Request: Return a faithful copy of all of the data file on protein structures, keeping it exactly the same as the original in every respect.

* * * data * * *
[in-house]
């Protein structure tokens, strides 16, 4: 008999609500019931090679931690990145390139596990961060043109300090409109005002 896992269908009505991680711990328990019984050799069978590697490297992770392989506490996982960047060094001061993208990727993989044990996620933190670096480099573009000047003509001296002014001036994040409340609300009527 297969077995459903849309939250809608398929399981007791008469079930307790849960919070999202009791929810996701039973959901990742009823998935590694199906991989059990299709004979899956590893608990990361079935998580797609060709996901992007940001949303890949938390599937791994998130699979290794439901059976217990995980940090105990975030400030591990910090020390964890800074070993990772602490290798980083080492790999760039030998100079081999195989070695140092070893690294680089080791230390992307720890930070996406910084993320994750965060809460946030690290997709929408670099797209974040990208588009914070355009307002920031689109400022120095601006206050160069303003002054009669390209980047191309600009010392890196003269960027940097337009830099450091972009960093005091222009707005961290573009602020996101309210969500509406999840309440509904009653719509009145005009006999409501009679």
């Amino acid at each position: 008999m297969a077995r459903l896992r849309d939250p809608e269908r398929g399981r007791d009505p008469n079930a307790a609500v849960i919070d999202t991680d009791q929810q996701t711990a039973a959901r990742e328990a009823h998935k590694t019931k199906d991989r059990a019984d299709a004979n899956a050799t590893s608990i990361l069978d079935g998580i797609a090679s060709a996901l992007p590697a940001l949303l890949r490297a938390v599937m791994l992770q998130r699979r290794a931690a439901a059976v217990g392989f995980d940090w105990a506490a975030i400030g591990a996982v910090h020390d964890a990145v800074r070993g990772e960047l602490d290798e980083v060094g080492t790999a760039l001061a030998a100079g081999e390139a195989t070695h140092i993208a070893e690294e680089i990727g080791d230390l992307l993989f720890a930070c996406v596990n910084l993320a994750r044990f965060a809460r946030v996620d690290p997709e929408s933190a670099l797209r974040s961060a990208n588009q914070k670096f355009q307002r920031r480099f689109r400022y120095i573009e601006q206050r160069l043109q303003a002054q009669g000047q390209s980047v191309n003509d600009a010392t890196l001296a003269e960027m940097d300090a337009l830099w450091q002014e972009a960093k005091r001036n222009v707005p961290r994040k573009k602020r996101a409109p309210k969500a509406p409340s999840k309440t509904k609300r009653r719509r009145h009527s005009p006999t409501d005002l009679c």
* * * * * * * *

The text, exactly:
[in-house]
């Protein structure tokens, strides 16, 4: 008999609500019931090679931690990145390139596990961060043109300090409109005002 896992269908009505991680711990328990019984050799069978590697490297992770392989506490996982960047060094001061993208990727993989044990996620933190670096480099573009000047003509001296002014001036994040409340609300009527 297969077995459903849309939250809608398929399981007791008469079930307790849960919070999202009791929810996701039973959901990742009823998935590694199906991989059990299709004979899956590893608990990361079935998580797609060709996901992007940001949303890949938390599937791994998130699979290794439901059976217990995980940090105990975030400030591990910090020390964890800074070993990772602490290798980083080492790999760039030998100079081999195989070695140092070893690294680089080791230390992307720890930070996406910084993320994750965060809460946030690290997709929408670099797209974040990208588009914070355009307002920031689109400022120095601006206050160069303003002054009669390209980047191309600009010392890196003269960027940097337009830099450091972009960093005091222009707005961290573009602020996101309210969500509406999840309440509904009653719509009145005009006999409501009679």
């Amino acid at each position: 008999m297969a077995r459903l896992r849309d939250p809608e269908r398929g399981r007791d009505p008469n079930a307790a609500v849960i919070d999202t991680d009791q929810q996701t711990a039973a959901r990742e328990a009823h998935k590694t019931k199906d991989r059990a019984d299709a004979n899956a050799t590893s608990i990361l069978d079935g998580i797609a090679s060709a996901l992007p590697a940001l949303l890949r490297a938390v599937m791994l992770q998130r699979r290794a931690a439901a059976v217990g392989f995980d940090w105990a506490a975030i400030g591990a996982v910090h020390d964890a990145v800074r070993g990772e960047l602490d290798e980083v060094g080492t790999a760039l001061a030998a100079g081999e390139a195989t070695h140092i993208a070893e690294e680089i990727g080791d230390l992307l993989f720890a930070c996406v596990n910084l993320a994750r044990f965060a809460r946030v996620d690290p997709e929408s933190a670099l797209r974040s961060a990208n588009q914070k670096f355009q307002r920031r480099f689109r400022y120095i573009e601006q206050r160069l043109q303003a002054q009669g000047q390209s980047v191309n003509d600009a010392t890196l001296a003269e960027m940097d300090a337009l830099w450091q002014e972009a960093k005091r001036n222009v707005p961290r994040k573009k602020r996101a409109p309210k969500a509406p409340s999840k309440t509904k609300r009653r719509r009145h009527s005009p006999t409501d005002l009679c």